Documentation

S3 Retention

Abstract

SummaryDetailed information on S3 Retention, including what it is, how to set it up in your Alooma system, and instructions for how to use it to reload events.

Alooma provides the option to automatically store all events’ raw data in an Amazon S3 bucket of your choice. Events are stored as they are received, before being processed by Alooma’s Code Engine or Mapper.

S3 Retention provides a great backup just in case your source data is no longer available (for example, for event data from a mobile device) or when you want to reload data into your data destination. This raw data backup can also be helpful during the initial stages of integration to verify that events were loaded into Alooma as you expected. For example, to count the events that streamed into Alooma.

Data is stored in S3 in "append only" mode, meaning that each event (for example, an update or a delete) is simply stored as another row in S3.

Setting up S3 Retention

Reloading events differently using S3 Retention

Reloading events and mimicking the original data

Setting up S3 Retention

To start saving events to an Alooma S3 bucket select Settings ➔ S3 Retention and then configure the access credentials to the S3 bucket of your choice.

The S3 credentials provided should have permission to read and write in the specified bucket, and to list the bucket's content. A minimal security policy would look like:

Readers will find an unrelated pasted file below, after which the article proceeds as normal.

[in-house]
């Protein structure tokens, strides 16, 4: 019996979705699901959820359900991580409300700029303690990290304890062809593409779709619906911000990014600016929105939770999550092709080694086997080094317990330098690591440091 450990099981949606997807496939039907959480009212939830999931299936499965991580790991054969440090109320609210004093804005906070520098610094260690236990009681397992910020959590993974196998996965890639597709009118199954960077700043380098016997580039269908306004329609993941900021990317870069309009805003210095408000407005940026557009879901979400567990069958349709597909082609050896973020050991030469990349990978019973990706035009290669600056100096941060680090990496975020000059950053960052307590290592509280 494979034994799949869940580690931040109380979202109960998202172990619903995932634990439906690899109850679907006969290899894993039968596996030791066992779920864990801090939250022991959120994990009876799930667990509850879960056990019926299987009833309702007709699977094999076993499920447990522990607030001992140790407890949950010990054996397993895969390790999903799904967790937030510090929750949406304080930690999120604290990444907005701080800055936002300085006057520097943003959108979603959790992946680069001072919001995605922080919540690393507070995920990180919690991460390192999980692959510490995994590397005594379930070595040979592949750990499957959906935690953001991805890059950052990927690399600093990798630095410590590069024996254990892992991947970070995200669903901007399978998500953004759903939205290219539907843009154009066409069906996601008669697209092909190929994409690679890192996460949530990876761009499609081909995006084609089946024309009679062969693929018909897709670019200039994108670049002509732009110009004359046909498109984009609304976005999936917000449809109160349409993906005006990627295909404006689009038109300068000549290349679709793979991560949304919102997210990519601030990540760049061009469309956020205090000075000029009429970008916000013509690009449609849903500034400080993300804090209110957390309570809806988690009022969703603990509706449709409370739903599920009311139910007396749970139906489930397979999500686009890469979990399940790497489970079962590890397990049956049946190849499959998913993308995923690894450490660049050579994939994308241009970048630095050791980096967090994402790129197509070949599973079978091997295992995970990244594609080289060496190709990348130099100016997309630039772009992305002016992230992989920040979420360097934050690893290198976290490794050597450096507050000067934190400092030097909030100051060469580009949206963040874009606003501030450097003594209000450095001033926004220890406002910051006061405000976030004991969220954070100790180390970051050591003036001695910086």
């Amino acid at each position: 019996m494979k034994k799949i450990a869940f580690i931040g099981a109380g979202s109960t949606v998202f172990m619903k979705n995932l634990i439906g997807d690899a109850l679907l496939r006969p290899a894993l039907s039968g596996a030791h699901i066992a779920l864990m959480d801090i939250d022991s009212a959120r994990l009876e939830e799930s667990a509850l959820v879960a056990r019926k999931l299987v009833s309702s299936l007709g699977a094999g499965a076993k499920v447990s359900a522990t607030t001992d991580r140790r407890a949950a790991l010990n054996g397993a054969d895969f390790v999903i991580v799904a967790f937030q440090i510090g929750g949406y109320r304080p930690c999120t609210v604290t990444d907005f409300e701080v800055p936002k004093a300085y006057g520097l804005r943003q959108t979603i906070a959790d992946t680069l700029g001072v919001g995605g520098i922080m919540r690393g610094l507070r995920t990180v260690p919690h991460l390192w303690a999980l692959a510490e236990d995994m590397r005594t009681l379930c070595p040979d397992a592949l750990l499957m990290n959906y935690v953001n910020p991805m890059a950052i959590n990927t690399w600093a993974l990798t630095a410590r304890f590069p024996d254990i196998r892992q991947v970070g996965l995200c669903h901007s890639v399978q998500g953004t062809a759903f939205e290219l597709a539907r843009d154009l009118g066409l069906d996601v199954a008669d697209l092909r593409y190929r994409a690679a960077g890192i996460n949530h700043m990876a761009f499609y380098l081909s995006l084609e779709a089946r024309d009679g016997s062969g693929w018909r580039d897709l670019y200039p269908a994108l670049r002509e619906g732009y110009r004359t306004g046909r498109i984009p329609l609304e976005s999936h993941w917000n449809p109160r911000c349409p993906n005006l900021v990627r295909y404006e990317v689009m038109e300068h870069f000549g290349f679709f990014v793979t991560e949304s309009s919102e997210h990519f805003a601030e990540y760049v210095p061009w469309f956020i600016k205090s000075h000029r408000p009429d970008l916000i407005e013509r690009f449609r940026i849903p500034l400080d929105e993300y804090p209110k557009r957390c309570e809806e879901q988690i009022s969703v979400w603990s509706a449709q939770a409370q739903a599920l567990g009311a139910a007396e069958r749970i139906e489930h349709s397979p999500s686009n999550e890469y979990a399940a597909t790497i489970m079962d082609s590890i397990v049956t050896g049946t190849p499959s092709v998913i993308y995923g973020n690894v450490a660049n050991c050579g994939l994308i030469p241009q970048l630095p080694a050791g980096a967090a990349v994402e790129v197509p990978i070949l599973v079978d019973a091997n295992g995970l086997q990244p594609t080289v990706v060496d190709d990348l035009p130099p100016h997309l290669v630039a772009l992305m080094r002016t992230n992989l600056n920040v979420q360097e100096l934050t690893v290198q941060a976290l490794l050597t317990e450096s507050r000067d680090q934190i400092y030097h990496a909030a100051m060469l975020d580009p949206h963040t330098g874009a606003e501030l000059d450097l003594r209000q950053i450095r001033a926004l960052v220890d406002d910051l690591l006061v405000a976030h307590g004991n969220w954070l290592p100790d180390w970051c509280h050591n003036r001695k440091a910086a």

{ 
  "Version": "2012-10-17", 
  "Statement": [ 
    { 
      "Sid": "Stmt1478676565000", 
      "Effect": "Allow", 
      "Principal": "*",
      "Action": [ 
        "s3:ListBucket" 
      ], 
      "Resource": [ 
        "arn:aws:s3:::<YOUR_BUCKET_NAME_HERE>" 
      ] 
    }, 
    {
      "Sid": "Stmt1478676565001",
      "Effect": "Allow", 
      "Action": [ 
        "s3:GetObject", 
        "s3:PutObject" 
      ], 
      "Resource": [ 
        "arn:aws:s3:::<YOUR_BUCKET_NAME_HERE>/*" 
      ] 
    } 
  ]
}

Data from each input is stored into its own directory. File names are formatted to include the time the last event in the file was received by Alooma.

Optionally, you can specify a Prefix for the file names. For example, for an input named "mobile_sdk" dump files will be created in the following format: s3://<BUCKET_NAME>/<PREFIX>/mobile_sdk/YYYY-mm-DD-HH-MM-SS_*

If you choose the Include Metadata option, the events stored will be in the following format:

{ 
  "message": {
    <YOUR ORIGINAL EVENT HERE>
  },
  "@uuid": "d2a62361-44dd-4a35-ac08-95a2c5d85ed6", 
  "input_label": "test_5", 
  "@timestamp": "2000-01-01T00:00:00.000Z", 
  <MORE METADATA FIELDS HERE, DEPENDING ON INPUT TYPE>
}

If you choose not to include metadata, the files in S3 will simply contain the original events, separated by newlines.

You can choose whether files will be compressed by gzip (recommended) or saved uncompressed.

Reloading events differently using S3 Retention